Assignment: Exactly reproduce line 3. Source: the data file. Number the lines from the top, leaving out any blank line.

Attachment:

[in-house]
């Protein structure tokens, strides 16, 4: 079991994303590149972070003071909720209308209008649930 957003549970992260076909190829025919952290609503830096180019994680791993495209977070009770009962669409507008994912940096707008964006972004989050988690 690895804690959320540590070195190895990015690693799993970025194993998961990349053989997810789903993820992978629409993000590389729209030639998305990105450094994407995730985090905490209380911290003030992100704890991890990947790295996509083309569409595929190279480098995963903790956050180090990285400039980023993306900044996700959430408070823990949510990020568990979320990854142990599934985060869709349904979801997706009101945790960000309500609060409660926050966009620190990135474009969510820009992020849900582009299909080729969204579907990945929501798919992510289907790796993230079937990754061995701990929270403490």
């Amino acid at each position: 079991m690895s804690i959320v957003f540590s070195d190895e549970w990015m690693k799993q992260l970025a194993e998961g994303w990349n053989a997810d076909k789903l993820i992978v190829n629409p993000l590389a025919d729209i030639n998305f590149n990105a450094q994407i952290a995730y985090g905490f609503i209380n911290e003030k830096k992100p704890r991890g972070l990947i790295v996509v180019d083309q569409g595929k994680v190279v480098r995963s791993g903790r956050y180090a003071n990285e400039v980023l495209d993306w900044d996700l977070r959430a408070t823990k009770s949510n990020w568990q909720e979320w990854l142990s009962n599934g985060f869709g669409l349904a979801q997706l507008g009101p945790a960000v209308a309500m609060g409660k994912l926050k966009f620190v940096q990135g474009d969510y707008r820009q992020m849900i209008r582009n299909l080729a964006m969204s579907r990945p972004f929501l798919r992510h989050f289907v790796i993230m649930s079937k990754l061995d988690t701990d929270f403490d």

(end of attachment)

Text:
């Amino acid at each position: 079991m690895s804690i959320v957003f540590s070195d190895e549970w990015m690693k799993q992260l970025a194993e998961g994303w990349n053989a997810d076909k789903l993820i992978v190829n629409p993000l590389a025919d729209i030639n998305f590149n990105a450094q994407i952290a995730y985090g905490f609503i209380n911290e003030k830096k992100p704890r991890g972070l990947i790295v996509v180019d083309q569409g595929k994680v190279v480098r995963s791993g903790r956050y180090a003071n990285e400039v980023l495209d993306w900044d996700l977070r959430a408070t823990k009770s949510n990020w568990q909720e979320w990854l142990s009962n599934g985060f869709g669409l349904a979801q997706l507008g009101p945790a960000v209308a309500m609060g409660k994912l926050k966009f620190v940096q990135g474009d969510y707008r820009q992020m849900i209008r582009n299909l080729a964006m969204s579907r990945p972004f929501l798919r992510h989050f289907v790796i993230m649930s079937k990754l061995d988690t701990d929270f403490d």